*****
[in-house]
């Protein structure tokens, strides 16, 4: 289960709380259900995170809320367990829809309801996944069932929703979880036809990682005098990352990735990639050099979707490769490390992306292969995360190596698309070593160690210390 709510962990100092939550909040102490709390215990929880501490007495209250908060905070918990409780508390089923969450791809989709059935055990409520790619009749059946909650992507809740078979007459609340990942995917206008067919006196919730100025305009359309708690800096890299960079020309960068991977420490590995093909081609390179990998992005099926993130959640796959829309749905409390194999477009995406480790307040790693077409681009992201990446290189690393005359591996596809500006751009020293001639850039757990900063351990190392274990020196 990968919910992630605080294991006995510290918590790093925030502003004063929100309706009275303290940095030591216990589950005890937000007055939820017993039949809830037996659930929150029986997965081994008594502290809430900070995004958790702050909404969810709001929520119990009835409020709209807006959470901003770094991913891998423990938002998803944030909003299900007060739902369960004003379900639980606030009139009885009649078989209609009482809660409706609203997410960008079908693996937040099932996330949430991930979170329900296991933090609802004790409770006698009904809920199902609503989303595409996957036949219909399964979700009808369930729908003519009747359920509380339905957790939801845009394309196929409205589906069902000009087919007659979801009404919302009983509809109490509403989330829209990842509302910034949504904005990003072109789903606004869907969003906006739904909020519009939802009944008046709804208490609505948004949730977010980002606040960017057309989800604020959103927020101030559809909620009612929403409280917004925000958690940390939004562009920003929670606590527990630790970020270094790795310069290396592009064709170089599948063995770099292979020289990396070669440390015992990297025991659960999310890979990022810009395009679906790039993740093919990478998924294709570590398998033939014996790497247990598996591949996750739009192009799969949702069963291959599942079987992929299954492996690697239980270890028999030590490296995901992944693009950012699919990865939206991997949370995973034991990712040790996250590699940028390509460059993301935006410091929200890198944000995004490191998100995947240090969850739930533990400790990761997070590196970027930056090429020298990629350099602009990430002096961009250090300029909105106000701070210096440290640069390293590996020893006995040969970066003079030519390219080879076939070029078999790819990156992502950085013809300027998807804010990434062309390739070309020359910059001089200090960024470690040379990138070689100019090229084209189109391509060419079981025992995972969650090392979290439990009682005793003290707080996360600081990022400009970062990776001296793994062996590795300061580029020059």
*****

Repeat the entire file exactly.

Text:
[in-house]
């Protein structure tokens, strides 16, 4: 289960709380259900995170809320367990829809309801996944069932929703979880036809990682005098990352990735990639050099979707490769490390992306292969995360190596698309070593160690210390 709510962990100092939550909040102490709390215990929880501490007495209250908060905070918990409780508390089923969450791809989709059935055990409520790619009749059946909650992507809740078979007459609340990942995917206008067919006196919730100025305009359309708690800096890299960079020309960068991977420490590995093909081609390179990998992005099926993130959640796959829309749905409390194999477009995406480790307040790693077409681009992201990446290189690393005359591996596809500006751009020293001639850039757990900063351990190392274990020196 990968919910992630605080294991006995510290918590790093925030502003004063929100309706009275303290940095030591216990589950005890937000007055939820017993039949809830037996659930929150029986997965081994008594502290809430900070995004958790702050909404969810709001929520119990009835409020709209807006959470901003770094991913891998423990938002998803944030909003299900007060739902369960004003379900639980606030009139009885009649078989209609009482809660409706609203997410960008079908693996937040099932996330949430991930979170329900296991933090609802004790409770006698009904809920199902609503989303595409996957036949219909399964979700009808369930729908003519009747359920509380339905957790939801845009394309196929409205589906069902000009087919007659979801009404919302009983509809109490509403989330829209990842509302910034949504904005990003072109789903606004869907969003906006739904909020519009939802009944008046709804208490609505948004949730977010980002606040960017057309989800604020959103927020101030559809909620009612929403409280917004925000958690940390939004562009920003929670606590527990630790970020270094790795310069290396592009064709170089599948063995770099292979020289990396070669440390015992990297025991659960999310890979990022810009395009679906790039993740093919990478998924294709570590398998033939014996790497247990598996591949996750739009192009799969949702069963291959599942079987992929299954492996690697239980270890028999030590490296995901992944693009950012699919990865939206991997949370995973034991990712040790996250590699940028390509460059993301935006410091929200890198944000995004490191998100995947240090969850739930533990400790990761997070590196970027930056090429020298990629350099602009990430002096961009250090300029909105106000701070210096440290640069390293590996020893006995040969970066003079030519390219080879076939070029078999790819990156992502950085013809300027998807804010990434062309390739070309020359910059001089200090960024470690040379990138070689100019090229084209189109391509060419079981025992995972969650090392979290439990009682005793003290707080996360600081990022400009970062990776001296793994062996590795300061580029020059």